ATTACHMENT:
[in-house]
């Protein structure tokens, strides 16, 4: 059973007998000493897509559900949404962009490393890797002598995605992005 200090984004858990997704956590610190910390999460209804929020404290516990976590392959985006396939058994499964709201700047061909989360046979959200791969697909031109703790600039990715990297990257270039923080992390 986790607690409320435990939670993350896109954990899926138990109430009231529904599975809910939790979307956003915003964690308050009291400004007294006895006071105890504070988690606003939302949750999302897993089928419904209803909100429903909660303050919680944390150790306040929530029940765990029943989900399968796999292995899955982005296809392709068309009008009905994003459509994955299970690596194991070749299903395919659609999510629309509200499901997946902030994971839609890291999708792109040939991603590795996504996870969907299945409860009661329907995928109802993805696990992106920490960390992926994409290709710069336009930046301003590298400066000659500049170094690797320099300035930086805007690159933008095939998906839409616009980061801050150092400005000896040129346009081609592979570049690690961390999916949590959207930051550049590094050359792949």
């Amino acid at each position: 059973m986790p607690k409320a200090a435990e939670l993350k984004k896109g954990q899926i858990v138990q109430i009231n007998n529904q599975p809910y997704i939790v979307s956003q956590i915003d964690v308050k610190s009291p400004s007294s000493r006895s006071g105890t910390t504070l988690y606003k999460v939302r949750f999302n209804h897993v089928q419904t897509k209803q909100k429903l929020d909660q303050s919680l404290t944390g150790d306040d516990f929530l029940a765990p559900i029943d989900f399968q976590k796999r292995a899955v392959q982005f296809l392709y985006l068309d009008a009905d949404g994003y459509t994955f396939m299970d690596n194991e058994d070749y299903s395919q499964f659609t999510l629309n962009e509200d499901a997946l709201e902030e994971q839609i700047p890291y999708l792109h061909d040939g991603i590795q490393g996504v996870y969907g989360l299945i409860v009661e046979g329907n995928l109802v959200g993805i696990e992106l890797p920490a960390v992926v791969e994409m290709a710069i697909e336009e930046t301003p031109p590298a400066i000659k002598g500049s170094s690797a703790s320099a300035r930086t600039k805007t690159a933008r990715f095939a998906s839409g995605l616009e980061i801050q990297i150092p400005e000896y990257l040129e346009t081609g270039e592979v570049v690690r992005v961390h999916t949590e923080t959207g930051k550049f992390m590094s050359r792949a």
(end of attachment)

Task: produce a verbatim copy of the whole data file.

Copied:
[in-house]
């Protein structure tokens, strides 16, 4: 059973007998000493897509559900949404962009490393890797002598995605992005 200090984004858990997704956590610190910390999460209804929020404290516990976590392959985006396939058994499964709201700047061909989360046979959200791969697909031109703790600039990715990297990257270039923080992390 986790607690409320435990939670993350896109954990899926138990109430009231529904599975809910939790979307956003915003964690308050009291400004007294006895006071105890504070988690606003939302949750999302897993089928419904209803909100429903909660303050919680944390150790306040929530029940765990029943989900399968796999292995899955982005296809392709068309009008009905994003459509994955299970690596194991070749299903395919659609999510629309509200499901997946902030994971839609890291999708792109040939991603590795996504996870969907299945409860009661329907995928109802993805696990992106920490960390992926994409290709710069336009930046301003590298400066000659500049170094690797320099300035930086805007690159933008095939998906839409616009980061801050150092400005000896040129346009081609592979570049690690961390999916949590959207930051550049590094050359792949």
């Amino acid at each position: 059973m986790p607690k409320a200090a435990e939670l993350k984004k896109g954990q899926i858990v138990q109430i009231n007998n529904q599975p809910y997704i939790v979307s956003q956590i915003d964690v308050k610190s009291p400004s007294s000493r006895s006071g105890t910390t504070l988690y606003k999460v939302r949750f999302n209804h897993v089928q419904t897509k209803q909100k429903l929020d909660q303050s919680l404290t944390g150790d306040d516990f929530l029940a765990p559900i029943d989900f399968q976590k796999r292995a899955v392959q982005f296809l392709y985006l068309d009008a009905d949404g994003y459509t994955f396939m299970d690596n194991e058994d070749y299903s395919q499964f659609t999510l629309n962009e509200d499901a997946l709201e902030e994971q839609i700047p890291y999708l792109h061909d040939g991603i590795q490393g996504v996870y969907g989360l299945i409860v009661e046979g329907n995928l109802v959200g993805i696990e992106l890797p920490a960390v992926v791969e994409m290709a710069i697909e336009e930046t301003p031109p590298a400066i000659k002598g500049s170094s690797a703790s320099a300035r930086t600039k805007t690159a933008r990715f095939a998906s839409g995605l616009e980061i801050q990297i150092p400005e000896y990257l040129e346009t081609g270039e592979v570049v690690r992005v961390h999916t949590e923080t959207g930051k550049f992390m590094s050359r792949a």